A place in our industry for a Retrofit Coordinator

The Retrofit Coordinator (RC) has emerged as a critical role as the building industry is grappling with some serious deficiencies in the way it has operated in recent years. A key focus for the climate change agenda as well as the ‘decent homes’ agenda, is for all homes in the UK to be retrofitted with significant changes needed and for assured higher performance thanks to high quality design and installation. There may still be debate on when these higher standards must be put in place and by what means, but the ‘if’ is not in doubt. The works involved depend on what baseline you are starting from; the building tells you what it needs. But every building will need all of the following in the next 30 or so years:

Retrofit Coordinator CPD 2019

  • Its external thermal envelope to be upgraded to reduce heat loss – walls, windows, floors roof u-values reduced and any air gaps removed.
  • The heating system to be sized appropriately (given the high levels of insulation) and with suitable controls systems.
  • Sufficient ventilation to ensure the occupants health is maintained which means designed interventions as the
  • For all of those elements to be working in tandem, not in conflict. They have been designed with the other measures in mind and with due consideration to further changes in the future by other property owners.

It should be clear to anyone that all of that work must be coordinated to ensure maximum gain from the investment and no performance conflict, but also to ensure in the first that the opportunity for installation are leapt on. For example, a kitchen is replaced on average every 11 years in the UK; if the walls supporting the cupboards or the floor below is not insulated at that time, that building may never reach its required target. So who does this coordination?

80% of the value of the RMI sector is in smaller works where minor works are carried out; redecoration, replacement of controlled fittings (ref.).Under existing industry governance, all of this work is deemed to be ably controlled by Competent Person Schemes (CPS) (ref.) whereupon the contractor carrying out the work is responsible for the design and installation, whilst oversight (Quality Assurance) is carried out by the CPS they have joined by checking a proportion of the works, typically 5%. So the householder is reliant on finding a contractor that is the adviser, designer, installer and QA. They could ask the council to sign off the work for £200 to £750 – but why if the contractor is doing it for free?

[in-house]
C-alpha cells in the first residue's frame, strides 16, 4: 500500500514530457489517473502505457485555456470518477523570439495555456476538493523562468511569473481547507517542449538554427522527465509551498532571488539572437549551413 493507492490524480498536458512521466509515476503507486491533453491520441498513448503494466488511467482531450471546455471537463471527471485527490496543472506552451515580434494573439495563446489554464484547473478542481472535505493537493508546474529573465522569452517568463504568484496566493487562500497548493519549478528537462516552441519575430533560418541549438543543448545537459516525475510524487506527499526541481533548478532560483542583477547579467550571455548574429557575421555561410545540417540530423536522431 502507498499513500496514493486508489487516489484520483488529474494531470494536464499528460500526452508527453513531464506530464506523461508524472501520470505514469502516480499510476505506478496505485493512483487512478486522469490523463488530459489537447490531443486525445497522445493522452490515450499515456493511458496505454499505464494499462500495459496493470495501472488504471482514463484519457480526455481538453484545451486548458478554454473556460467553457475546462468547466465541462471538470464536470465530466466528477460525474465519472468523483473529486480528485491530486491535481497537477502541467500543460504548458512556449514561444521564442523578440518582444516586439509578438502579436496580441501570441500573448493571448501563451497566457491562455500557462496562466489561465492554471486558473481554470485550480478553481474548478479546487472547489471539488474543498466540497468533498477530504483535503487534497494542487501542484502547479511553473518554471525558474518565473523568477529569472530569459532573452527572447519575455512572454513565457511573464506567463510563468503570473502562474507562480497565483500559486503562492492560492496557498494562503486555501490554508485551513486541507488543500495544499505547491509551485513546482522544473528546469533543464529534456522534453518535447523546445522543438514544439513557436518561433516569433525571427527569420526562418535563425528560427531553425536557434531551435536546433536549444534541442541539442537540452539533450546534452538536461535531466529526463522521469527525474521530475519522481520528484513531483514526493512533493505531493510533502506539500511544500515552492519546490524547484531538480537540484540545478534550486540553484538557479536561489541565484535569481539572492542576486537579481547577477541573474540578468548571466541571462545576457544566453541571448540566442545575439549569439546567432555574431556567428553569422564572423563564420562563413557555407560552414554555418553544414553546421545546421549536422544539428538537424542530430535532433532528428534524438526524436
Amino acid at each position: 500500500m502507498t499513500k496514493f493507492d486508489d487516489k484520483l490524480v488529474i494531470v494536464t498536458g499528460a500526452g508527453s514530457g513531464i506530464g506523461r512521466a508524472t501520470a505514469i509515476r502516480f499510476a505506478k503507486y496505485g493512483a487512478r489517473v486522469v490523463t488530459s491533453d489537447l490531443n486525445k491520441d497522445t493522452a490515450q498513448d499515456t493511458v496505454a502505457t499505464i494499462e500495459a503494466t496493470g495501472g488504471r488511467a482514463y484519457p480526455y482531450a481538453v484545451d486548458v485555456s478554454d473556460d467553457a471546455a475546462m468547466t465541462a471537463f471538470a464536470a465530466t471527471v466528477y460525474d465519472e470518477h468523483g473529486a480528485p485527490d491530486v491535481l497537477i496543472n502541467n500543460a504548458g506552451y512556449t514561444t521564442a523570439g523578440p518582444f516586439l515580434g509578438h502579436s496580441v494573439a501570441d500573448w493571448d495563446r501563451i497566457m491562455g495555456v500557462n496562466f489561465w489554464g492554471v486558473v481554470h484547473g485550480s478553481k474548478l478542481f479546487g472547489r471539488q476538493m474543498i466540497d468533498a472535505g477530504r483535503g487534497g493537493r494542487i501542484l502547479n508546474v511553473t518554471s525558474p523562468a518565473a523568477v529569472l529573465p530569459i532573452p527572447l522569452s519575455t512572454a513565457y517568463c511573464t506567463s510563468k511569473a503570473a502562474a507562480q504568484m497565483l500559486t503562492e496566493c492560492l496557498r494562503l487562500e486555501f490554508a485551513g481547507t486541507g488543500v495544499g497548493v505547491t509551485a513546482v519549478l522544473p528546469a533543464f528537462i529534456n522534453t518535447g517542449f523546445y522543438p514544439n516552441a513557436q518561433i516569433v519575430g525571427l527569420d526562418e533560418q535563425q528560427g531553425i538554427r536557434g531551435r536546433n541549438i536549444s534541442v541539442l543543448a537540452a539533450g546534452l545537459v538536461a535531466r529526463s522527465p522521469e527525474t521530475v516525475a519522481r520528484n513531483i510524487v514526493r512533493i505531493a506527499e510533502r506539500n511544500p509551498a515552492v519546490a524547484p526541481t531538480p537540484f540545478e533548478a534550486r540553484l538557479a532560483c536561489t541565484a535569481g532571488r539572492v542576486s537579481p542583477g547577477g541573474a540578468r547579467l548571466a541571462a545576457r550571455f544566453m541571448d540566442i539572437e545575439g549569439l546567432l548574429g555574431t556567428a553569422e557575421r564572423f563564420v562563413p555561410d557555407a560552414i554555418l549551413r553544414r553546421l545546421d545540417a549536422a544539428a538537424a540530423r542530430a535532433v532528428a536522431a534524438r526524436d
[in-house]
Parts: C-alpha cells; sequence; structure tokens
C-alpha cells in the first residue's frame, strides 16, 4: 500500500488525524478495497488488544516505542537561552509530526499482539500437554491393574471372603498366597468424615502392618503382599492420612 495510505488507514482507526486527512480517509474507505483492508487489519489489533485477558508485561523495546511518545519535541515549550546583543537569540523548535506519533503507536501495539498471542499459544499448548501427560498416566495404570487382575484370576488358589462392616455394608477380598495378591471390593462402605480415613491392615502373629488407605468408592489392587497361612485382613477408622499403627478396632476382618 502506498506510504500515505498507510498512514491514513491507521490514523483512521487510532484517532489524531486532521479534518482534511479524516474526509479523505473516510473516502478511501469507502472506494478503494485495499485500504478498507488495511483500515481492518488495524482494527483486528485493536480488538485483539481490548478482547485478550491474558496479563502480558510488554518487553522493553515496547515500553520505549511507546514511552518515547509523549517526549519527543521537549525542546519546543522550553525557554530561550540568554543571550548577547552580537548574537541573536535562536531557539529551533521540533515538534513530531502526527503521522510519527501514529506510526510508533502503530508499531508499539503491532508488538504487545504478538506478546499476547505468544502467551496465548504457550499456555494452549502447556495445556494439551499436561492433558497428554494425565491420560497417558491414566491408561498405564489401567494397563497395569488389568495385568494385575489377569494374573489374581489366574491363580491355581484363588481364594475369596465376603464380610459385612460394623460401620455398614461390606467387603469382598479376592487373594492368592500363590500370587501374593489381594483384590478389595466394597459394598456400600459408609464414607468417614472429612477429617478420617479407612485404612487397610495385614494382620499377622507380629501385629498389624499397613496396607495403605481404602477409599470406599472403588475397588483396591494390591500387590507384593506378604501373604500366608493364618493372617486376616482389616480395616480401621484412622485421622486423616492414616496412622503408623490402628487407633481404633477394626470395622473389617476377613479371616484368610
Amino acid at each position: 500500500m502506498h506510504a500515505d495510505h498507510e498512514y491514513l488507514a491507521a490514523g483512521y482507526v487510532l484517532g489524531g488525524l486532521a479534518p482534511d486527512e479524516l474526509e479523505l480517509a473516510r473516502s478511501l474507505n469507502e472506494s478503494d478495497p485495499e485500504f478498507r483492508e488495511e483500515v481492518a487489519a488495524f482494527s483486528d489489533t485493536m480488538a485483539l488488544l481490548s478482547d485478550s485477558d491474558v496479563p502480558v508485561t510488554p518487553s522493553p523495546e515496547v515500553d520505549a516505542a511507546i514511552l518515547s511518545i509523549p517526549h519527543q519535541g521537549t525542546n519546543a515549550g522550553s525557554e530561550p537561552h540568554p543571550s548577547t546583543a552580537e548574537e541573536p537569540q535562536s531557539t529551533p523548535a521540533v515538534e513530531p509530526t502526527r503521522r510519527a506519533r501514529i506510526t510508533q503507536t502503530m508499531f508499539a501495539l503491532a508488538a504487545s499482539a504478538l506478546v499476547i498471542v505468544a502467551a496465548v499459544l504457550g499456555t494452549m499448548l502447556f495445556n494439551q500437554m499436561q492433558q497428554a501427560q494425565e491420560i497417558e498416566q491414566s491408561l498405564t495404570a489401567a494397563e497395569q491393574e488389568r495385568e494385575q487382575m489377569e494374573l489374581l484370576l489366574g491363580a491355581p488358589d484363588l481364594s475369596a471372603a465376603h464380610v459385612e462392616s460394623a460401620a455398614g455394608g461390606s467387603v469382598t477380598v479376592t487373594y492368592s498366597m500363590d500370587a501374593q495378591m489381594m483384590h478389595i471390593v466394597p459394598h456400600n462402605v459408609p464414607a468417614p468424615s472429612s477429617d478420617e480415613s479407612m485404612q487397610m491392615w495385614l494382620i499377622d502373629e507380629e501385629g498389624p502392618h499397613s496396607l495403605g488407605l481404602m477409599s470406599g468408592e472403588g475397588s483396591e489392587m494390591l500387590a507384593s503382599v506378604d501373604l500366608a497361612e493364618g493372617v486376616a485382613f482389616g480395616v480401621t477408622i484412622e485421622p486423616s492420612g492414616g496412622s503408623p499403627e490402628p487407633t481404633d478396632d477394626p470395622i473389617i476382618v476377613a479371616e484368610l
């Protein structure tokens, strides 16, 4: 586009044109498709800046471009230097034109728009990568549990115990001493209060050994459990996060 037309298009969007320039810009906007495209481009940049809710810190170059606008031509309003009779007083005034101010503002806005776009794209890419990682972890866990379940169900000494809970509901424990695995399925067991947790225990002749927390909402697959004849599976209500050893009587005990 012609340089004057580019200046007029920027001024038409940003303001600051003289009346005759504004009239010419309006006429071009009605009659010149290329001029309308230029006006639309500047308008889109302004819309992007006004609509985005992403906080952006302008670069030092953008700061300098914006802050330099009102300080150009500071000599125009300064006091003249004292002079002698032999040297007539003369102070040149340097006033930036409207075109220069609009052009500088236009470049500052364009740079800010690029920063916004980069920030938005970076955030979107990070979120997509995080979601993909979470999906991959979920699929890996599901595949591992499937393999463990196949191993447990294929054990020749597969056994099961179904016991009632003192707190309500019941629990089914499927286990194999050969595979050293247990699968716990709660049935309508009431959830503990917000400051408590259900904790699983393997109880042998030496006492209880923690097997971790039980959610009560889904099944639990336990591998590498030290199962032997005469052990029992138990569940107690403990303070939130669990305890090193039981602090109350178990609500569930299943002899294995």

If every one of these works had an energy accent, it is possible that we would be rapidly heading towards a low energy building stock given 2.5% of homes are heavily refurbished every year.  But we aren’t and this doesn’t look like changing. Given the criticality of reducing energy consumption and in particular heat energy, the presence of a Retrofit Coordinator, guided by an energy model of the home and to create a ‘Whole House Plan’ would represent the building for its current and future owners and ensure that every opportunity is maximised.

When that minor project becomes a significant project, aesthetic proposals, technical design and heritage considerations need to take place and the right professional is brought in (unless that appointed professional is already a Retrofit Coordinator). We have already established that the bulk of jobs in the UK are of low value, so there are challenges to the involvement of professionals in this market: